Alberta. Hamlet and railway point: Athabasca River drainage
On Athabasca River E of Yellowhead Pass
52.8778 N 118.0831 W — Map 083D16 — GoogleGeoHack
Name officially adopted in 1951
Official in Canada
18 miles east of the Yellowhead Pass on the Canadian National Railway
Mile 0 in Albreda Subdivision (Jasper to Blue River as of 1977)
Grand Trunk Pacific Railway station built in 1912 when the site was known as Fitzhugh. Station rebuilt in 1924 by Canadian National Railway
Canadian Northern Railway station at Jasper, ca. 1916

Canadian Northern Railway station at Jasper, ca. 1916
Provincial Archives of Alberta, Photo A-1360 (Bohi 1977 p. 37)

Canadian National Railways station at Jasper, late 1920s

Canadian National Railways station at Jasper, late 1920s
Bohi 1977 p. 42

The town of Jasper is named after the
North West Company fur brigade post established in 1813 on Brûlé Lake. It was first mentioned in by Gabriel Franchère [1786–1863] in his Relation d’un voyage à la Côté du Nord-Ouest de l’Amérique Septentrionale (1820). The post was a “provision depot with the view of facilitating the passage of the mountains through Athabasca Pass.” Franchère called the post “Rocky Mountain House,” managed by Francois Décoigne, whom some have identified with Pierre Bostonais dit “Tête Jaune” [d. 1827].

In 1817, the position was filled by Jasper Hawse, whose name was adopted to distinguish the post from the new Rocky Mountain House established on the North Saskatchewan River. In 1821, the Hudson’s Bay Company and the North West Company amalgamated and by 1824, Michael Clyne was in charge of the post. In 1829, Clyne built a new post at the junction of the Athabasca River and the Snake Indian River. From 1835 to 1849, Colin Fraser [1805–1867] ran the post.

In the early 1850s, it was closed as it was losing money. It was then reopened by Henry John Moberly and then closed in the late 1850s.

The Jasper Forest Reserve, later Jasper Forest Park, was named for the original fur brigade post. The confluence of the Miette and Athabasca rivers was selected by the Grand Trunk Pacific Railway as the location for their divisional point. This crew-changing station was given the name “Fitzhugh” in 1911, after a prominent Grand Trunk Pacific official. The following years, the name was changed to assume that of the new national park in which it was situated.


The Grand Trunk Pacific and Canadian Northern railways serviced many resorts in the West. Not surprisingly, the GTP utilized standard structures at these locations, for example at Nakina, Ontario; Watrous, Saskatchewan; Cooking Lake, Wabamun, and Jasper, Alberta. In contrast, many CNoR resorts had special depots. In 1910 R. B. Pratt designed a simple station for Westside, Manitoba, later renamed James. It was comprised of a single storey building canopies on each end. Inside was a large waiting room, a small office with a bay window, and a freight and baggage room. This became the prototype for at least four other depots, including the one built at Jasper in 1915, shown above. The Jasper station virtually repeated Westsides floor plan, but was finished to a higher standard, with a stone plinth and metal roofing. [p. 37]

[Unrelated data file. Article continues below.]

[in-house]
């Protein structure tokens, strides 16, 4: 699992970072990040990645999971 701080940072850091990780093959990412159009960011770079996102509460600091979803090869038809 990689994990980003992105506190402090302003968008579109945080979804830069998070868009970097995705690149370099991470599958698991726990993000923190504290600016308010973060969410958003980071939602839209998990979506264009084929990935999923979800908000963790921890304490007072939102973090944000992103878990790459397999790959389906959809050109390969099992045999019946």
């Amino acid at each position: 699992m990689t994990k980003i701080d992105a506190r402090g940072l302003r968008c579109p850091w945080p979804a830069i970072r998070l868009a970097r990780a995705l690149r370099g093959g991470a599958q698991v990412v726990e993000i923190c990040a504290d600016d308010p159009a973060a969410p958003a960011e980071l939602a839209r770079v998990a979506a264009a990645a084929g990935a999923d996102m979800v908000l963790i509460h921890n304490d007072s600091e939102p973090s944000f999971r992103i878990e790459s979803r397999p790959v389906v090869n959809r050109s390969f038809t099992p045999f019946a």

The former Grand Trunk Pacific station at Jasper burned down late 1924. In keeping with its reputation as world-class tourist destination, Canadian National Railway Architect Schofield designed a replacement station that was a masterpiece. Its massing borrowed freely from English rural residential architecture and featured a plinth of local cobblestones capped with a course of Tyndall stone. The walls above were of brick, finished on the exterior with rough-cast stucco. The plaster and oak-beamed, vaulted ceiling in the general waiting room was naturally lighted by clerestory glazing. Other services included a restaurant and a dining room, with a feature fireplace and massive cobble chimney. Living accommodation for station staff was provided on the second level. The Jasper station was restored under the auspices of Parks Canada in 2001. [p. 42]


  • Franchère, Gabriel [1786–1863], and Lamb, William Kaye [1904–1999], editor. Journal of a Voyage to the Northwest Coast of America, in the years 1811, 1812, 1813, and 1814. Toronto: Champlain Society, 1969. Internet Archive
  • Bohi, Charles W. Canadian National’s Western Depots. The Country Stations in Western Canada. Railfare Enterprises, 1977
  • Karamitsanis, Aphrodite [1961–]. Place names of Alberta. Volume 1: Mountains, Mountain Parks and Foothills. Calgary: University of Calgary Press, 1991
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